The Paschal Band Marched Six Miles on Saturday. What Did You Do?

Emma Henry, Copy Editor

What happened this past Saturday? TCU and SMU battled for the Iron Skillet, leaving many horned frog fans disappointed and outraged. Texas defeated OSU, A&M lost to Auburn, and Wisconsin overtook Michigan. But did you know that something non-college-football related happened this Saturday? Paschal’s very own Mighty Panther Marching Band completed their annual March-A-Thon, marching six miles through the streets of Fort Worth.

This is one of the band’s two major fundraisers throughout the year, and their fundraising goal was $20,000. Student’s band fees only cover a portion of the funds necessary for a successful band year, so this event is very important for the band. Several years ago, the money raised from March-A-Thon went towards new uniforms for the band, which hadn’t been replaced in 10 years. 

The band stepped off from Paschal at 8:30 in the morning, marching around TCU and making their way towards Blue Bonnet Circle. There, they performed a stand-still concert for family, volunteers, and community members. After a short break, the band began on the second, and longest, leg of their journey, marching through the neighborhoods near Trail Lake Drive and stopping at Foster Park. The band had a longer break, with snacks supplied by the band boosters. They performed another concert, watched by Principal Langston and School Board member Anael Luebanos, and sang happy birthday to a little girl having her birthday party at the park. Then they set off on the last leg of the march, from Foster Park through Overton Park and Tanglewood, and ending in the Trinity Commons shopping center.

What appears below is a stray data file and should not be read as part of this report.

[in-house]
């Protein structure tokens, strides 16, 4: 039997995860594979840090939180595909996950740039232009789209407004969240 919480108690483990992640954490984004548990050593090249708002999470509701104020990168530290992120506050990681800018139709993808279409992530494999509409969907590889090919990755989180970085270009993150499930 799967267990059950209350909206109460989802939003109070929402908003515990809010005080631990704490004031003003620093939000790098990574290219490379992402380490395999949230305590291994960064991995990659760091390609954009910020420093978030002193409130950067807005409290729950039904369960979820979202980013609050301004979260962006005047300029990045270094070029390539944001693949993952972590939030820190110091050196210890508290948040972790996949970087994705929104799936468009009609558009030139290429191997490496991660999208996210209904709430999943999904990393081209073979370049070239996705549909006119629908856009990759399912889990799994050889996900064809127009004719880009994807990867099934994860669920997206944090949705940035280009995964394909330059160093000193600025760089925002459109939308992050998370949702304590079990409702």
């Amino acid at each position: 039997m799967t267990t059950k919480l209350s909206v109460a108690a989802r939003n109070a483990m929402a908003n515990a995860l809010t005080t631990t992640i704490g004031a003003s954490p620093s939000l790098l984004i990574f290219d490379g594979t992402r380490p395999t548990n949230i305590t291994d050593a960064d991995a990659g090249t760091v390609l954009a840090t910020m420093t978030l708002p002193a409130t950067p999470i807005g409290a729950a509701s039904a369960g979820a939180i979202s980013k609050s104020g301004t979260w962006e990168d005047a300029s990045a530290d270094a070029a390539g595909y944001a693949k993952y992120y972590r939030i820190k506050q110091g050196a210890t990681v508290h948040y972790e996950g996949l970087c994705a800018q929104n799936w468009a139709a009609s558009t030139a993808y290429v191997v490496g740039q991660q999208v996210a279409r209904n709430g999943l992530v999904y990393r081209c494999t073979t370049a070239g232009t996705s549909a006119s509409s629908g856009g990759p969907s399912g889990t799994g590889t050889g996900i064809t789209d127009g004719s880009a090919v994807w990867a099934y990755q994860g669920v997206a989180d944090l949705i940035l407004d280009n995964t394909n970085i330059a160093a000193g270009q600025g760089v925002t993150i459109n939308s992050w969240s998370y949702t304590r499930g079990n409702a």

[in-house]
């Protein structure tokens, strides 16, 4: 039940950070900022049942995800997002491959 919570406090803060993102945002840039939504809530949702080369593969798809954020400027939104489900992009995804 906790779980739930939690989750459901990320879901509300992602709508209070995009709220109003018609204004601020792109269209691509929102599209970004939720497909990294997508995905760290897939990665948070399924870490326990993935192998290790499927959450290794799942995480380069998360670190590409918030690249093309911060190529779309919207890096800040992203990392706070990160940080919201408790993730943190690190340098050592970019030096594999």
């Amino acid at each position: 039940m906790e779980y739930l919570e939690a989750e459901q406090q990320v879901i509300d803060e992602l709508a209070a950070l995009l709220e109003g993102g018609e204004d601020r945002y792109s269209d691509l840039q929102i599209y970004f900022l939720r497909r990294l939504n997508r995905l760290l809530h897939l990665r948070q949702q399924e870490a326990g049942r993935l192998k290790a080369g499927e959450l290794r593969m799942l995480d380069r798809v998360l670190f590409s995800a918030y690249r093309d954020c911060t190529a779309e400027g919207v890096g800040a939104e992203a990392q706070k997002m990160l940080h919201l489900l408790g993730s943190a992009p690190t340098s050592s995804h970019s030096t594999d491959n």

“My favorite part of March-A-Thon is being able to showcase all of the work we have been doing as a band,” said sophomore Emma Milton. “It’s fun to dance to cadences that the drumline play. Sure, it’s a 10k walk, but it’s worth being able to get funds to support the band.”

Once they arrived at Trinity Commons, the band played several stand tunes for friends, family, school board members, Fort Worth city counselors, and members of the community. 

Many band members said that this was the best March-A-Thon they had been a part of. Upperclassmen recalled the late start and shortened route due to rain last year, and said that this year’s event was “way better”.

“Walking around in the painful Texas heat was worth the fun and excitement of dancing and playing alongside our peers.” Said senior Fatima Albarran.

“It was a great way to show our appreciation to the supportive community,” said junior Mark Bardewa. “I would surely do it again.”